In a city whose life is based on commerce and exchange of goods, to block all commercial channels means to interrupt normality. You might say: “This will cause discomfort.” We answer that we feel much more discomfort in pretending that this is all normal, that cops murder black teenagers and that banks and multinationals are deciding our future. When insecurity about life is turning into fear. When the final limits of social and environmental devastation are about to be reached.
President Obama will announce a series of executive actions Thursday night that will shield millions of immigrants who are in the U.S. without permission from deportation in the coming months. The president's gesture is important both substantively and strategically, as Republicans continue to grapple with their stance on immigration reform. Due to reform's importance to the growing Hispanic voting bloc, the GOP's response will impact the party over future election cycles.
SAN FRANCISCO, CA - A fledgling union of workers at the South of Market Whole Foods in San Francisco used workplace actions to compel Whole Foods management to implement a $1.25 per hour wage increase for those employees at the lowest wage tier.
If you publicly dissent from and act against prevailing United States orthodoxies and the reigning US power structure, chances are good you will face personal and/or professional defamation and the charge of psychological unreliability and instability. It will be said that there’s something wrong and untrustworthy about you. You will be demonized, dismissed, and demeaned as a marginal, inappropriate, and hyper-alienated oddball, a maladjusted eccentric no one should take seriously.
Librarians Without Borders (LWB) originated as a student project dreamed up by Founder and Co-Executive Director (and my lovely internship advisor) Melanie Sellar, who was then attending library school at the University of Western Ontario in Canada. Now coming up on its ten year anniversary, the nonprofit is on a mission to “improve access to information resources regardless of language, geography, or religion, by forming partnerships with community organizations in developing regions.”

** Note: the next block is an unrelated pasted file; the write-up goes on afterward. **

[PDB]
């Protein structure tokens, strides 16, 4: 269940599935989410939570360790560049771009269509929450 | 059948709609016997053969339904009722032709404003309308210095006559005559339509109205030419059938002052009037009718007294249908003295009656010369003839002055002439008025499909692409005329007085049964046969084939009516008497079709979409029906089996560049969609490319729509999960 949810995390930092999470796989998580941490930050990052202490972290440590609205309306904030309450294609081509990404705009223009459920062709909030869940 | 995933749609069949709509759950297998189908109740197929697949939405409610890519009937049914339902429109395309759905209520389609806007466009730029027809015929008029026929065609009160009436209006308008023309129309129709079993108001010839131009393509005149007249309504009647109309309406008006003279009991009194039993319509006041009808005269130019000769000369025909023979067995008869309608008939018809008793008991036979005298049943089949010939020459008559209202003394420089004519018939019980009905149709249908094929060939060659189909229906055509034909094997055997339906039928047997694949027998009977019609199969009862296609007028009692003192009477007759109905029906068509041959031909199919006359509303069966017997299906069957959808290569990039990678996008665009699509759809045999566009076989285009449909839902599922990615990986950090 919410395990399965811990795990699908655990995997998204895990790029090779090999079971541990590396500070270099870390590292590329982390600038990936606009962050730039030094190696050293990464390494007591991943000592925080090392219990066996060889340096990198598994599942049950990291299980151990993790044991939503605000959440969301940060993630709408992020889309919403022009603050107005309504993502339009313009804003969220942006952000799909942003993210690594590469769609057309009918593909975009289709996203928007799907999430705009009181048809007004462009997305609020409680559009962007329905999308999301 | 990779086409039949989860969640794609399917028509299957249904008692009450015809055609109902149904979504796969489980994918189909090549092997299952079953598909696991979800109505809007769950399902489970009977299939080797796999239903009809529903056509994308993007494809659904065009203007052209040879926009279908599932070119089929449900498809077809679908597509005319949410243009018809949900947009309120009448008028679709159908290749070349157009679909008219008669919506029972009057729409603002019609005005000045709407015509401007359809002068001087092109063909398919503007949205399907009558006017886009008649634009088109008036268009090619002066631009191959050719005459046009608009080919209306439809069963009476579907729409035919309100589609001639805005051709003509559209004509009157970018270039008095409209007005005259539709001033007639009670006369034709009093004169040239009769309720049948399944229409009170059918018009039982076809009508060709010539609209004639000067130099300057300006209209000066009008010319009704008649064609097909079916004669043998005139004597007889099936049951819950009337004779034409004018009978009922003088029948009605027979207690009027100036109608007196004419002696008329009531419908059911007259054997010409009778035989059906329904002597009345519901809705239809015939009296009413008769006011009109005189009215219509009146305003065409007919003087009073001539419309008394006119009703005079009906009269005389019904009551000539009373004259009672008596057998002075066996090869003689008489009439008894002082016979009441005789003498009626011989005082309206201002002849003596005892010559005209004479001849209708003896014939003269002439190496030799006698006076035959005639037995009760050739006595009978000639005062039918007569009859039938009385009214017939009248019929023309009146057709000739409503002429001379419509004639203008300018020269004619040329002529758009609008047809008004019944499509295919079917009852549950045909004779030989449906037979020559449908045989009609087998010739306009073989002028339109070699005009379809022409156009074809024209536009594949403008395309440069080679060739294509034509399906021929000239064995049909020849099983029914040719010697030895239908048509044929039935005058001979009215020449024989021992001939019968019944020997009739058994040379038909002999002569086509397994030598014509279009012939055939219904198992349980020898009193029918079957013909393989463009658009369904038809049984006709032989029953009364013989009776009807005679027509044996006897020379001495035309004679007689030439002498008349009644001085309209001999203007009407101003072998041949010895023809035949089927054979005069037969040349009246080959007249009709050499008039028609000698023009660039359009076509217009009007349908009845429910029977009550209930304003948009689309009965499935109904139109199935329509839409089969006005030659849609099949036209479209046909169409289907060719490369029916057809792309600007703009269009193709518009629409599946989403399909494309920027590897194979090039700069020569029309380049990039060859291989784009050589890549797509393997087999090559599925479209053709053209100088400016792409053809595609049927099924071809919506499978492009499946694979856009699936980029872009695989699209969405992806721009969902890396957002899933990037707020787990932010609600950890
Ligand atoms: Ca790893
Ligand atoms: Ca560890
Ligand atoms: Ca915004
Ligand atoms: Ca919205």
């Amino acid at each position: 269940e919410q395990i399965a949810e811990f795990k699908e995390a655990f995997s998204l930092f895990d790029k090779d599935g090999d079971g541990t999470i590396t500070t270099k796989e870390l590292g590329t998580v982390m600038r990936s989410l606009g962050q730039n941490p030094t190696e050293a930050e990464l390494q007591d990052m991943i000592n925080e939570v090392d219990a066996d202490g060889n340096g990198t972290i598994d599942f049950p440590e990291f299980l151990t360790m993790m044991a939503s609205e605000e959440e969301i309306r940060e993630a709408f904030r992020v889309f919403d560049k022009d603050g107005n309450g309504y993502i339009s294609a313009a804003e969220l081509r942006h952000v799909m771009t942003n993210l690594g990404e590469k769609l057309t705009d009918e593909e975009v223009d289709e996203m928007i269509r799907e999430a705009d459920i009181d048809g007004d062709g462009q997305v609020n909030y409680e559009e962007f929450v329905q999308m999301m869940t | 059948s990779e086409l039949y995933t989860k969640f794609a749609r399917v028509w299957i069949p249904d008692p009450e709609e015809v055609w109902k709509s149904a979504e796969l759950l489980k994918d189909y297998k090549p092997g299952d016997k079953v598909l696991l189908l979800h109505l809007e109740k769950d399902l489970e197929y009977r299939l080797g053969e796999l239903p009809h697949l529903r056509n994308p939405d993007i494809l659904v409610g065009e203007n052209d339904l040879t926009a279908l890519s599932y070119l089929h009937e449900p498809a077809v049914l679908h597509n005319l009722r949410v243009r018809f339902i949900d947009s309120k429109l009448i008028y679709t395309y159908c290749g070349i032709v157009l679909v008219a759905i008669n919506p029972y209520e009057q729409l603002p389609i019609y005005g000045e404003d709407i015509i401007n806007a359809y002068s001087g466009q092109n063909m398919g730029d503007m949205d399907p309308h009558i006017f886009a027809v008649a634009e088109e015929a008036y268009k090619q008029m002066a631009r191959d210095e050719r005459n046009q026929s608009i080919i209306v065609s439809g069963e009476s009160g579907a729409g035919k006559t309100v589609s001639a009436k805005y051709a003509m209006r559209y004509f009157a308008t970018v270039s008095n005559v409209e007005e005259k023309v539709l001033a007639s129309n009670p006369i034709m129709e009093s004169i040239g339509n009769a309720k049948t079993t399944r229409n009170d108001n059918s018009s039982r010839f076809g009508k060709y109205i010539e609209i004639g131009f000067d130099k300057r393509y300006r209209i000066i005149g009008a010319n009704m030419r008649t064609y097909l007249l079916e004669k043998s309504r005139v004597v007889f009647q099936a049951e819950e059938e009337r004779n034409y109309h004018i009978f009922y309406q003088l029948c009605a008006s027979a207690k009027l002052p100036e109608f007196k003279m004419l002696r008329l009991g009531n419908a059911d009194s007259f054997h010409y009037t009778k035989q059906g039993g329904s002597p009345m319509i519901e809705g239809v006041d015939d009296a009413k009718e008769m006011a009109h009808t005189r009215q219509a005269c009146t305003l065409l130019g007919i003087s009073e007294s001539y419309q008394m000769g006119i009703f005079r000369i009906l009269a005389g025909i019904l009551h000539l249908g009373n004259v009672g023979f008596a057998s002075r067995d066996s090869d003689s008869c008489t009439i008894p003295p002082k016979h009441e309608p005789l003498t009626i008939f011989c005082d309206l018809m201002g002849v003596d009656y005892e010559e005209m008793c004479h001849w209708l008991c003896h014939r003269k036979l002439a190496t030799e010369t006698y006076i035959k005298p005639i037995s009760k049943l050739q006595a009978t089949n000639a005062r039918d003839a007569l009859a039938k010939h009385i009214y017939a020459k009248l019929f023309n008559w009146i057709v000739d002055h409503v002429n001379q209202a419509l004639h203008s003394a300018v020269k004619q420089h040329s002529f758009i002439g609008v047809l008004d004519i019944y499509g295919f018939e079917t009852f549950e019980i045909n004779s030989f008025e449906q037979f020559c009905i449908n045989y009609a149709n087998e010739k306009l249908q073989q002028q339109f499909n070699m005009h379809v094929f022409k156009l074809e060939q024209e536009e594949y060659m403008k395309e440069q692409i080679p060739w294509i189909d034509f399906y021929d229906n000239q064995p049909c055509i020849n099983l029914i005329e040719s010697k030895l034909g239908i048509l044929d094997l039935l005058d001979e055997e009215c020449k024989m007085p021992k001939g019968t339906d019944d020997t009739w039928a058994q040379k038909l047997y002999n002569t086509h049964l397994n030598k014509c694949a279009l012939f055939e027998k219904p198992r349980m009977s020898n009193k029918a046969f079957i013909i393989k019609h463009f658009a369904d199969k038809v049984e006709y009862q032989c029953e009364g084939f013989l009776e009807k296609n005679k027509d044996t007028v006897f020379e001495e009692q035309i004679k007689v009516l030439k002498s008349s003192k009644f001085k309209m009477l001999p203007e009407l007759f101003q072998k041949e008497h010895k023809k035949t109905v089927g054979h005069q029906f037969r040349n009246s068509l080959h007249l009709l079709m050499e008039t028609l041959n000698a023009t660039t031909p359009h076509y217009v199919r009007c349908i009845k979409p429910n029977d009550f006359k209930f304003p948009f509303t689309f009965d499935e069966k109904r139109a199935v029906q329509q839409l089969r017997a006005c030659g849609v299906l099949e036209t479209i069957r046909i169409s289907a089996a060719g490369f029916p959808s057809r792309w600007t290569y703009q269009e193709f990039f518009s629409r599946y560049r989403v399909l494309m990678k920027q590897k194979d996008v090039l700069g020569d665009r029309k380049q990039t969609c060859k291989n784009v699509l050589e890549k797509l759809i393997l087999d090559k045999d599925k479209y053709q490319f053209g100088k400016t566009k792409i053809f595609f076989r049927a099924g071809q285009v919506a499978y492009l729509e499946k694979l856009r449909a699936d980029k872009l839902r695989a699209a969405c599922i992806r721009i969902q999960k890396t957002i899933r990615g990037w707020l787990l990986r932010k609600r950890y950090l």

For the past 54 years, one of the most original imaginations ever to grace American letters has lived in a hundred-year-old house built from a kit. “You could order it out of a catalogue,” says its owner, the writer Ursula K. Le Guin, 85, standing on the porch, peering out at a light Portland, Ore., drizzle. “They probably even sold you the lumber, too.”
This past August, as the outcry grew over the killing of Michael Brown, the unarmed black teenager who was shot by a police officer in Ferguson, Missouri, the hacktivist collective Anonymous took up the cause. On August 14, an Anonymous member posted a YouTube video calling for a “National Day of Rage” to protest the shooting. A computerized voice warbled over an ominous Carl Orff–ripoff score: “We call upon the citizens of the United States to collectively gather in support for those who are suffering in Ferguson.” News sites heralded the heroic arrival of Anonymous. Initially, few of these reports noted that the exact time, date and locations of Anonymous’s National Day of Rage corresponded with a previously planned protest, the National Moment of Silence, spearheaded by black feminist blogger Feminista Jones. Jones was dismayed by Anonymous’s attempt to co-opt her peaceful demonstration and the media’s eagerness to help.
In early 2011, in response to austerity measures, protesters occupied the capitol building in Madison, Wisconsin. It was a localized struggle, but it gained traction on the popular imagination out of all proportion to its size. This clearly indicated that something big was coming, and some of us even brainstormed about how to prepare for it—but all the same, the nationwide wave of Occupy a few months later caught us flat-footed.